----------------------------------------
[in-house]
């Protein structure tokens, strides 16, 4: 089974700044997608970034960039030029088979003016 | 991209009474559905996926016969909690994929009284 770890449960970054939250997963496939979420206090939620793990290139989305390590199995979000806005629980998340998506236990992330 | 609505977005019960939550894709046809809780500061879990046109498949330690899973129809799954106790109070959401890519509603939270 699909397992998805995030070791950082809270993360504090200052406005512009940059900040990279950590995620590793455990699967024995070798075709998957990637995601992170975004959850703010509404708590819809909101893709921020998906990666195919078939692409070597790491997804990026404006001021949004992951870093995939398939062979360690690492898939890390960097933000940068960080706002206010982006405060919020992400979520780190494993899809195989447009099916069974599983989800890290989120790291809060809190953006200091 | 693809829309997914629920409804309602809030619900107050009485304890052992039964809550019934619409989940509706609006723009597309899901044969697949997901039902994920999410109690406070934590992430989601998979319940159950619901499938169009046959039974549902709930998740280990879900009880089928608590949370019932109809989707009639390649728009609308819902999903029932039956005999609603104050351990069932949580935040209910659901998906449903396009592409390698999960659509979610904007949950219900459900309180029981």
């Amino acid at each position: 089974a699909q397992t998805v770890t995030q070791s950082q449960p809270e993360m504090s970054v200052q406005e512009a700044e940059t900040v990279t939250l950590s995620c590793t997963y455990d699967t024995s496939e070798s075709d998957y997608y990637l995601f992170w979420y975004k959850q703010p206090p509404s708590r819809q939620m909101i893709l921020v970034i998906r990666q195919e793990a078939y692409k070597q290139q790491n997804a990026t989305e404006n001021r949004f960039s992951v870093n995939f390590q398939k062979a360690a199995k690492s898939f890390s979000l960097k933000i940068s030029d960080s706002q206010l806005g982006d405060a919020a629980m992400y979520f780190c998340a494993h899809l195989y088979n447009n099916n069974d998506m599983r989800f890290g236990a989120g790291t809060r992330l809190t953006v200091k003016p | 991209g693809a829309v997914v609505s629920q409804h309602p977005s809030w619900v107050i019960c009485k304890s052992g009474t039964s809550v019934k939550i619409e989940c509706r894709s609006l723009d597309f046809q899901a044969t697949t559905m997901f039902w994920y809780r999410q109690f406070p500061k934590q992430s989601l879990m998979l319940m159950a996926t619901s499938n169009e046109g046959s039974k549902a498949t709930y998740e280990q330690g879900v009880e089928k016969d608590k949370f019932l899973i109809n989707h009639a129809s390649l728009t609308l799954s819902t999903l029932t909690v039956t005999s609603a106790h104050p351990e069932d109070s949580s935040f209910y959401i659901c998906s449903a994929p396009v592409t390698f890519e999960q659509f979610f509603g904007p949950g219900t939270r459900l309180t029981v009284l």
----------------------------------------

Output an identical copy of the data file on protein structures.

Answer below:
[in-house]
């Protein structure tokens, strides 16, 4: 089974700044997608970034960039030029088979003016 | 991209009474559905996926016969909690994929009284 770890449960970054939250997963496939979420206090939620793990290139989305390590199995979000806005629980998340998506236990992330 | 609505977005019960939550894709046809809780500061879990046109498949330690899973129809799954106790109070959401890519509603939270 699909397992998805995030070791950082809270993360504090200052406005512009940059900040990279950590995620590793455990699967024995070798075709998957990637995601992170975004959850703010509404708590819809909101893709921020998906990666195919078939692409070597790491997804990026404006001021949004992951870093995939398939062979360690690492898939890390960097933000940068960080706002206010982006405060919020992400979520780190494993899809195989447009099916069974599983989800890290989120790291809060809190953006200091 | 693809829309997914629920409804309602809030619900107050009485304890052992039964809550019934619409989940509706609006723009597309899901044969697949997901039902994920999410109690406070934590992430989601998979319940159950619901499938169009046959039974549902709930998740280990879900009880089928608590949370019932109809989707009639390649728009609308819902999903029932039956005999609603104050351990069932949580935040209910659901998906449903396009592409390698999960659509979610904007949950219900459900309180029981």
């Amino acid at each position: 089974a699909q397992t998805v770890t995030q070791s950082q449960p809270e993360m504090s970054v200052q406005e512009a700044e940059t900040v990279t939250l950590s995620c590793t997963y455990d699967t024995s496939e070798s075709d998957y997608y990637l995601f992170w979420y975004k959850q703010p206090p509404s708590r819809q939620m909101i893709l921020v970034i998906r990666q195919e793990a078939y692409k070597q290139q790491n997804a990026t989305e404006n001021r949004f960039s992951v870093n995939f390590q398939k062979a360690a199995k690492s898939f890390s979000l960097k933000i940068s030029d960080s706002q206010l806005g982006d405060a919020a629980m992400y979520f780190c998340a494993h899809l195989y088979n447009n099916n069974d998506m599983r989800f890290g236990a989120g790291t809060r992330l809190t953006v200091k003016p | 991209g693809a829309v997914v609505s629920q409804h309602p977005s809030w619900v107050i019960c009485k304890s052992g009474t039964s809550v019934k939550i619409e989940c509706r894709s609006l723009d597309f046809q899901a044969t697949t559905m997901f039902w994920y809780r999410q109690f406070p500061k934590q992430s989601l879990m998979l319940m159950a996926t619901s499938n169009e046109g046959s039974k549902a498949t709930y998740e280990q330690g879900v009880e089928k016969d608590k949370f019932l899973i109809n989707h009639a129809s390649l728009t609308l799954s819902t999903l029932t909690v039956t005999s609603a106790h104050p351990e069932d109070s949580s935040f209910y959401i659901c998906s449903a994929p396009v592409t390698f890519e999960q659509f979610f509603g904007p949950g219900t939270r459900l309180t029981v009284l």